The Cowlitz Indian Tribe’s plans to restore salmon and steelhead movement in local Columbia River tributaries will receive full funding through a new federal program.
The U.S. Department of Transportation awarded the tribe more than $7.5 million for two fish restoration projects in Skamania County.
- Hardy Creek Fish Passage ($5 million): This project will remove a fish barrier at a BNSF Railway crossing on Hardy Creek. Removing the block is slated to provide fish access to 296 meters of spawning and rearing habitat between the railroad and barrier at state Highway 14.
- Indian Mary Springs Fish Passage ($2.55 million): Two undersized culverts on the Indian Mary Springs will be removed and replaced with a new 90-foot steel bridge crossing. The project will improve young salmon access to cool water habitat.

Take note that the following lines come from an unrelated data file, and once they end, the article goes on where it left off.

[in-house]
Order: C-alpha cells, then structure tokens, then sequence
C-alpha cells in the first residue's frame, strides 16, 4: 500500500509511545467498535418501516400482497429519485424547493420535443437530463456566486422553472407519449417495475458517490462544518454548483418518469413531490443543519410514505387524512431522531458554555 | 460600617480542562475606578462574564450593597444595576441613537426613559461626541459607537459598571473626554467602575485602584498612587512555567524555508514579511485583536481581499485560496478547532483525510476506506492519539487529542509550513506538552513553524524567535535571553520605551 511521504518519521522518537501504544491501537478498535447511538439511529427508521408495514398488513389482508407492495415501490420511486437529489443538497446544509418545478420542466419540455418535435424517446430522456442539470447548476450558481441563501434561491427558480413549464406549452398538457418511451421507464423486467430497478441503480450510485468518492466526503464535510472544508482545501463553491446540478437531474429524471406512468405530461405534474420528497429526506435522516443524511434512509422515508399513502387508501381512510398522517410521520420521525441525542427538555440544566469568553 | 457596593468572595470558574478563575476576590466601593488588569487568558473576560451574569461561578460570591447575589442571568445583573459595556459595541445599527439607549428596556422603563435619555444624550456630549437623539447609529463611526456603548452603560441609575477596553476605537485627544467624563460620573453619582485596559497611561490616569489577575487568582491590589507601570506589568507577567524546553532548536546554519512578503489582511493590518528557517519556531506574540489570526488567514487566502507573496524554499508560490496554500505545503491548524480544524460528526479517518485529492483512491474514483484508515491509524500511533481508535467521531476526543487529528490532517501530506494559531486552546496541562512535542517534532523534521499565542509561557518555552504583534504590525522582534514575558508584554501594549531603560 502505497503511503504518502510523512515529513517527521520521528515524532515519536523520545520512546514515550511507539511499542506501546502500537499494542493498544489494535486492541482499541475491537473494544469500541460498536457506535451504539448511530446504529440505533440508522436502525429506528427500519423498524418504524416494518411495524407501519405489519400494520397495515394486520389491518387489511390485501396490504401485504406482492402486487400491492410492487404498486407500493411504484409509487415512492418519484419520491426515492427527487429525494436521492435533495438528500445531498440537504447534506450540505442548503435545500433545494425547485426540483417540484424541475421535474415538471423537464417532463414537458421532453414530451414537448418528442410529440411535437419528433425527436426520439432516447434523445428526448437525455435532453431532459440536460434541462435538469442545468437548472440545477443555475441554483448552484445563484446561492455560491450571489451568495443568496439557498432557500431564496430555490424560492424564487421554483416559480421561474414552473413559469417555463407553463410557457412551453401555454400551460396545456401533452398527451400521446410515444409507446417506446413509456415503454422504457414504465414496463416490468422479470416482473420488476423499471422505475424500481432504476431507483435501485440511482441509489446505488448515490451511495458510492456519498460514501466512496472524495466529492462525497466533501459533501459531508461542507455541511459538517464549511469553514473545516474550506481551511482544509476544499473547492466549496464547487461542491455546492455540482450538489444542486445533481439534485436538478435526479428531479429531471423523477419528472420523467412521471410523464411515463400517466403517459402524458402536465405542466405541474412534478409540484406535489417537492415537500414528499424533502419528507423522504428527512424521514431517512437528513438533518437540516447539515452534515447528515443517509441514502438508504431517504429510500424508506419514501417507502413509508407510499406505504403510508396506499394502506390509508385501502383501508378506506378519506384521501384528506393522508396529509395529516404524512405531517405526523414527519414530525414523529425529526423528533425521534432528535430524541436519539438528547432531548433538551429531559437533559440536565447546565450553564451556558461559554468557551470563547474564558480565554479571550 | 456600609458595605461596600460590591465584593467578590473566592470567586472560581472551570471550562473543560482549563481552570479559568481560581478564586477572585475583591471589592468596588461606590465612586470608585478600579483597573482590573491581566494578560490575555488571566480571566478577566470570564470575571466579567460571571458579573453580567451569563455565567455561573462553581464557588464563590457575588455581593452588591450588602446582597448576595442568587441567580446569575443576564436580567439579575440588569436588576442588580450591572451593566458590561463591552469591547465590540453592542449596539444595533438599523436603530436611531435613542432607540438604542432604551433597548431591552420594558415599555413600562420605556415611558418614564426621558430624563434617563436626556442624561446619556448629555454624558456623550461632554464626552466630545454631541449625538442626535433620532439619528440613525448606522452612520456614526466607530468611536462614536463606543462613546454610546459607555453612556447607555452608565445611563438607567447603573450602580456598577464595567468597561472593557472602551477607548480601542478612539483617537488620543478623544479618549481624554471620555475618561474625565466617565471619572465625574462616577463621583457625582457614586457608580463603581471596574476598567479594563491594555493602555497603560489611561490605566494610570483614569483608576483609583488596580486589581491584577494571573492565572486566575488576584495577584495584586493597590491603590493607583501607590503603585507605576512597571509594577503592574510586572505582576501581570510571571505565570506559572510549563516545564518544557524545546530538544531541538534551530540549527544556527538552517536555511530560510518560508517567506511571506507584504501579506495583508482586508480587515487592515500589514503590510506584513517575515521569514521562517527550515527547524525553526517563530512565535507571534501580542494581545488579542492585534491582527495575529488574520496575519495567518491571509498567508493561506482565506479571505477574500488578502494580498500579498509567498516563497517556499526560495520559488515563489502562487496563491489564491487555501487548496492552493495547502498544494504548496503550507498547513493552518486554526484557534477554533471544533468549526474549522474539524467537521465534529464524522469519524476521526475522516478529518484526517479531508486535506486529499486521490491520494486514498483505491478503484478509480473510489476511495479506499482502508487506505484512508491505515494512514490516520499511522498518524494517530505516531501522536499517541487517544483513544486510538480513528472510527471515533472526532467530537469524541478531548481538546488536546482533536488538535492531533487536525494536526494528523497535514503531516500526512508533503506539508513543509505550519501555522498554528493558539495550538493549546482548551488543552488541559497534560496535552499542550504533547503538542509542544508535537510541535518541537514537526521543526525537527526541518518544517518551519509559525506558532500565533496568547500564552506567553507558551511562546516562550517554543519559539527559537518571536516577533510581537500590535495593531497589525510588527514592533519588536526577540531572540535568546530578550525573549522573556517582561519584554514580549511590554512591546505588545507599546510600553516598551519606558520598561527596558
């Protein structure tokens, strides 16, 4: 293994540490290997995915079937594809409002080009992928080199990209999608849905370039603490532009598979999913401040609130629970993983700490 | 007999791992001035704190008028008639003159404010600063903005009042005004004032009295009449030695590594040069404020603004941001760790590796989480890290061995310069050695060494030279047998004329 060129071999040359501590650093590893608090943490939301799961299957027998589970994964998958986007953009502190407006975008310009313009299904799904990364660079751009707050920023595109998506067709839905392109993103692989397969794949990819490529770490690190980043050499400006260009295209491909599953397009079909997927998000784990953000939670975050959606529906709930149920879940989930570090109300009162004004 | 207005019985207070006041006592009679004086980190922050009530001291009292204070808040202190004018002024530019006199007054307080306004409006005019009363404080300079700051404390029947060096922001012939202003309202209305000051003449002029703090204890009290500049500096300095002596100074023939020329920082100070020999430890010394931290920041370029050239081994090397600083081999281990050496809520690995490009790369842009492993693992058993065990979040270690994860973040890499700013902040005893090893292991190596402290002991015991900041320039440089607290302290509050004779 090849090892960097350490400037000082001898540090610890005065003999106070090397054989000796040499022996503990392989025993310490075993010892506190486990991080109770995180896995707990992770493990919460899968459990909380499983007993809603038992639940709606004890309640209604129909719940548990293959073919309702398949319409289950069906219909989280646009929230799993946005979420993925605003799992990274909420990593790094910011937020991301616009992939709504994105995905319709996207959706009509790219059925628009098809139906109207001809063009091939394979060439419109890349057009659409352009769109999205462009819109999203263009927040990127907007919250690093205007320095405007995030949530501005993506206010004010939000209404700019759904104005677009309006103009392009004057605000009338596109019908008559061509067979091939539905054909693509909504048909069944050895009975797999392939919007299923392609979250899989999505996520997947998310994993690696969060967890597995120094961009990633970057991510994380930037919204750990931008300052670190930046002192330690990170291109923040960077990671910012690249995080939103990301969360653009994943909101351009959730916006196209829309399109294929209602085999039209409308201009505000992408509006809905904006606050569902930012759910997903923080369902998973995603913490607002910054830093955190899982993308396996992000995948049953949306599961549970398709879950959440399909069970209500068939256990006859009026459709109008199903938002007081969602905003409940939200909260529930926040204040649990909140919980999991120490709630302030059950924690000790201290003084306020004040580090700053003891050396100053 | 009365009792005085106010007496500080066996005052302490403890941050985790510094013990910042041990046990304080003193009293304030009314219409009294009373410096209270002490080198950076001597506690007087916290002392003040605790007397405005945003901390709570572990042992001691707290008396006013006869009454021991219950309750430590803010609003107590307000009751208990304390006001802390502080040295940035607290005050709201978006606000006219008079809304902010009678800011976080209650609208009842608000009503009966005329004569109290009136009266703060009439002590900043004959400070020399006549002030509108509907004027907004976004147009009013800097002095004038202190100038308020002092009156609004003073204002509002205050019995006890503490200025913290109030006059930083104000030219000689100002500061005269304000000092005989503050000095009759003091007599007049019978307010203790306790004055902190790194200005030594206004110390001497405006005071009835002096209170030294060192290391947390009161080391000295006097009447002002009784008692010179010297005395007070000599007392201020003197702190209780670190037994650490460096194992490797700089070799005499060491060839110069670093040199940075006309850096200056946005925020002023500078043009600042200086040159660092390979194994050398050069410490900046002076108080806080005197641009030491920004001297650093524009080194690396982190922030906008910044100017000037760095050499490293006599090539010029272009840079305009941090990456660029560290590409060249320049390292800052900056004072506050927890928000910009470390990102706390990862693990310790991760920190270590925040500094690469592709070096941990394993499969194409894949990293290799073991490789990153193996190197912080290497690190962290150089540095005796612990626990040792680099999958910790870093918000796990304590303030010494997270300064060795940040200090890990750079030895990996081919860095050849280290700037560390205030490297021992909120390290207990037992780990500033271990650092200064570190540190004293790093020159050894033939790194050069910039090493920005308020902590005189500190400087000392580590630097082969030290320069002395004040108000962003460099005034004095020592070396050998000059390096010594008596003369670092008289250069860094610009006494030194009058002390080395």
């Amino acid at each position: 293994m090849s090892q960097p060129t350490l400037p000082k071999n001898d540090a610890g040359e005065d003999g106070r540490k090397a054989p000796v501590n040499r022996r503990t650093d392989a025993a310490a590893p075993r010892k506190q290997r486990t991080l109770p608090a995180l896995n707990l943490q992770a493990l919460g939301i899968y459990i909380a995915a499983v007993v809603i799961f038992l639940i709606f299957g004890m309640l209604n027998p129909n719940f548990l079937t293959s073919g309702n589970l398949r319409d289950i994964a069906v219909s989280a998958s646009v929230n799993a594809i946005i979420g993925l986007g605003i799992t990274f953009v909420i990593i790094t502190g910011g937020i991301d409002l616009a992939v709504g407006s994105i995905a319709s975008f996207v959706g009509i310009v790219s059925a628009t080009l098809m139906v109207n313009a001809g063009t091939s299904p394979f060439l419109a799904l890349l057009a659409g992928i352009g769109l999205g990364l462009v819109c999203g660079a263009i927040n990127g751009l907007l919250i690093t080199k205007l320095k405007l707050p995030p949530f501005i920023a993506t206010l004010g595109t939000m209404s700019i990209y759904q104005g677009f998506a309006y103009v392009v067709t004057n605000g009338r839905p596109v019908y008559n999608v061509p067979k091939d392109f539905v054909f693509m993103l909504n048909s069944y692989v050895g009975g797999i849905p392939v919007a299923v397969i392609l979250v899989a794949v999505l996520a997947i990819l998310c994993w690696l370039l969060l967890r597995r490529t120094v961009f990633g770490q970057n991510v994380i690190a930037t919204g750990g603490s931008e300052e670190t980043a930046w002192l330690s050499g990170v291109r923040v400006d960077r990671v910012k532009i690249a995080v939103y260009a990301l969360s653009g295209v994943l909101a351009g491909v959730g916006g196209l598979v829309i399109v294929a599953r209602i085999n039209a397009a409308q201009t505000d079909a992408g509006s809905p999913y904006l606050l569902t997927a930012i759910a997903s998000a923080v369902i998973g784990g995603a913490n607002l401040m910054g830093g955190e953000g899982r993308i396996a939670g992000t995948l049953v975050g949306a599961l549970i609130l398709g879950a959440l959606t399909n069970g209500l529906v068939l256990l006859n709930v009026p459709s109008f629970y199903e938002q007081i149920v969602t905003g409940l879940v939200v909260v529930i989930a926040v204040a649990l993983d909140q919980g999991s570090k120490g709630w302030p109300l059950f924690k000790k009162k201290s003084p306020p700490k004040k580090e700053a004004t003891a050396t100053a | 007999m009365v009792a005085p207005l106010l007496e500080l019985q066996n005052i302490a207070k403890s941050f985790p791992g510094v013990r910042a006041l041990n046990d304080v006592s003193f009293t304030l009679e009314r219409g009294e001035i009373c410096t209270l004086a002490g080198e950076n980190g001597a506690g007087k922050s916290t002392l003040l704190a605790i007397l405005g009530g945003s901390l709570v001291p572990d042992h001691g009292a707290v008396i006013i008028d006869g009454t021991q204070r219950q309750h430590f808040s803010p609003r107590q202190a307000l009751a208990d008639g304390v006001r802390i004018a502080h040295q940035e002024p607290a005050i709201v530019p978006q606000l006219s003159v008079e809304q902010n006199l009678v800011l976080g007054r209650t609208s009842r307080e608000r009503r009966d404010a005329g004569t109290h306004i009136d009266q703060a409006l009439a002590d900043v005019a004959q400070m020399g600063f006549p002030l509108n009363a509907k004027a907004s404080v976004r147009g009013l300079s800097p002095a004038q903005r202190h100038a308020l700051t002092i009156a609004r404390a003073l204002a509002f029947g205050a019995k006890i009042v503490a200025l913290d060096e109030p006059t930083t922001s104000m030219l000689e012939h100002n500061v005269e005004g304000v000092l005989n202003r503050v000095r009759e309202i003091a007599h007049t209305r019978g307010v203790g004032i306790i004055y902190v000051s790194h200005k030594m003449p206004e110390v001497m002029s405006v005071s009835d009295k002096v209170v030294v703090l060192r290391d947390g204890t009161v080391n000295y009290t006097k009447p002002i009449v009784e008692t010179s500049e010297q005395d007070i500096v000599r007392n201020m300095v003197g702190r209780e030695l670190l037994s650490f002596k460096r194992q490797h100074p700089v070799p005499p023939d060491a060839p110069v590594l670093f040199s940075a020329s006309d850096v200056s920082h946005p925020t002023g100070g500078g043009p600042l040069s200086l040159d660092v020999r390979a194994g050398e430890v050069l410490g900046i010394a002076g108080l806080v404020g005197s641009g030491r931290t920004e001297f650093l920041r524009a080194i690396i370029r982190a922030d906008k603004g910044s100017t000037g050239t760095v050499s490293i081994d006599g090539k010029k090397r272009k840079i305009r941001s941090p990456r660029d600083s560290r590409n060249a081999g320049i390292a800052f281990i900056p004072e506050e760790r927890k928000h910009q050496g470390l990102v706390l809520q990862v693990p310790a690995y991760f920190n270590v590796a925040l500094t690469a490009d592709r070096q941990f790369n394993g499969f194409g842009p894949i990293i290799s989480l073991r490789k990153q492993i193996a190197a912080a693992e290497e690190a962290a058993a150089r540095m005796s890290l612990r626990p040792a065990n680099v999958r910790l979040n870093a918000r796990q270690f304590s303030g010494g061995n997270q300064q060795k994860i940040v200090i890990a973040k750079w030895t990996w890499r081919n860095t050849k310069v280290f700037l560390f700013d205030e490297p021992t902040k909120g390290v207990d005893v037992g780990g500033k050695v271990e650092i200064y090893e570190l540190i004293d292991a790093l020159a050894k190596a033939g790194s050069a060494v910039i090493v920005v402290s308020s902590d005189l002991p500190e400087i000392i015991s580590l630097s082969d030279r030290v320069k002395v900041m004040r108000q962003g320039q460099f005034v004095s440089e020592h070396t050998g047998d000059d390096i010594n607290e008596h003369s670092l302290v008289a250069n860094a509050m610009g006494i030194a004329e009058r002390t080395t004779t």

The Department of Transportation will provide $58 million for 23 projects across Washington through the first round of its National Culvert Removal, Replacement and Restoration Program.
Sen. Maria Cantwell, chair of the Senate Committee on Commerce, Science and Transportation, said she created the grant to further restoration efforts in watersheds that salmon and steelhead rely on.
“Washingtonians are going to see more salmon coming back to rivers all across the Evergreen state,” she said in a statement. “(The grants) will restore miles of salmon and steelhead habitat, helping revitalize communities that depend on these iconic fish for their livelihoods, recreation, and Treaty rights,”